the Balan double dagger o Atmosf,rico Regional de Carbono na 
                         Amazonia (BARCA) program. The primary goal of BARCA is to address 
                         the question of basin-scale sources and sinks of CO2 and other 
                         atmospheric carbon species, a central issue of the Large-scale 
                         Biosphere-Atmosphere (LBA) program. The experiment consisted of 
                         two aircraft campaigns during November-December 2008 (BARCA-A) and 
                         May-June 2009 (BARCA-B), which covered the altitude range from the 
                         surface up to about 4500 m, and spanned most of the Amazon Basin. 
                         Based on meteorological analysis and measurements of the tracer,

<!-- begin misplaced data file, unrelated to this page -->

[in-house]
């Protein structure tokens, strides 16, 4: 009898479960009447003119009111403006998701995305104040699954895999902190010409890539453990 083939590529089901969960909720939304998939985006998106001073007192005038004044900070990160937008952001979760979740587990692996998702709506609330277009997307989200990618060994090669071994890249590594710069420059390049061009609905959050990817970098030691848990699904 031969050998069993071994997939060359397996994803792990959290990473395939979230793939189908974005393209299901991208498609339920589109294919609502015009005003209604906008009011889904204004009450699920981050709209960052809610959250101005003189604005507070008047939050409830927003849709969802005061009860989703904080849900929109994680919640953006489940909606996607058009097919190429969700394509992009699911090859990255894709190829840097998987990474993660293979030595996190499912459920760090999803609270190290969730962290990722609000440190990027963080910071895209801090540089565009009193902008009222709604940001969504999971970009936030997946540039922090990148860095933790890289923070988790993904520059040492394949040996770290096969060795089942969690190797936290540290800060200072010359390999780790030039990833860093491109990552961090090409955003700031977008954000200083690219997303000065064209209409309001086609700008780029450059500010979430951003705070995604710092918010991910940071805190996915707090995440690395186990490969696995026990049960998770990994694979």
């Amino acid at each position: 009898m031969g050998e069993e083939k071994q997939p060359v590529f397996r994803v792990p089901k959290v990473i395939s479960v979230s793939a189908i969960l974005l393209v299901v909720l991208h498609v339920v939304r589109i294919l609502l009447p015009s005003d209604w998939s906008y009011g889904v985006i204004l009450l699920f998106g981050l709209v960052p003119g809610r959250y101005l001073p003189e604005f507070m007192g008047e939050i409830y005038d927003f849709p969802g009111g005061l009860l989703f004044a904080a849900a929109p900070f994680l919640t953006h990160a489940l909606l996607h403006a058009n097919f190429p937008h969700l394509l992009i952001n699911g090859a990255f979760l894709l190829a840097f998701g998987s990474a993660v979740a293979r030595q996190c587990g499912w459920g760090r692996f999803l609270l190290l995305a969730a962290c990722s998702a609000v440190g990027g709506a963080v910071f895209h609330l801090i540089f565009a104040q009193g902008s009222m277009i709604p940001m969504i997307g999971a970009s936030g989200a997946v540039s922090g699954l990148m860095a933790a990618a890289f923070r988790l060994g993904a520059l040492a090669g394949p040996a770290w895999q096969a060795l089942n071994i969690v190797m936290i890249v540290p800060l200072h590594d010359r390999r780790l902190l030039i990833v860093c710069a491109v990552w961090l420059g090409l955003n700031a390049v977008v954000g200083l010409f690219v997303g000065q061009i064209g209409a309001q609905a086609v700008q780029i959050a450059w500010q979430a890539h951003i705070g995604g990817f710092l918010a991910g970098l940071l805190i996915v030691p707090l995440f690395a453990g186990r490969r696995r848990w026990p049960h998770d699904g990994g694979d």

SF6, we found that airmasses over the Amazon Basin during the late 
                         dry season (BARCA-A, November 2008) originated predominantly from 
                         the Southern Hemisphere, while during the late wet season 
                         (BARCA-B, May 2009) low-level airmasses were dominated by 
                         northern-hemispheric inflow and mid-tropospheric airmasses were of 
                         mixed origin. In BARCA-A we found strong influence of biomass 
                         burning emissions on the composition of the atmosphere over much 
                         of the Amazon Basin, with CO enhancements up to 300 ppb and CN 
                         concentrations approaching 10 000 cm(-3); the highest values were 
                         in the southern part of the Basin at altitudes of 1-3 km. The 
                         Delta CN/Delta CO ratios were diagnostic for biomass burning 
                         emissions, and were lower in aged than in fresh smoke. Fresh 
                         emissions indicated CO/CO2 and CN/CO emission ratios in good 
                         agreement with previous work, but our results also highlight the 
                         need to consider the residual smoldering combustion that takes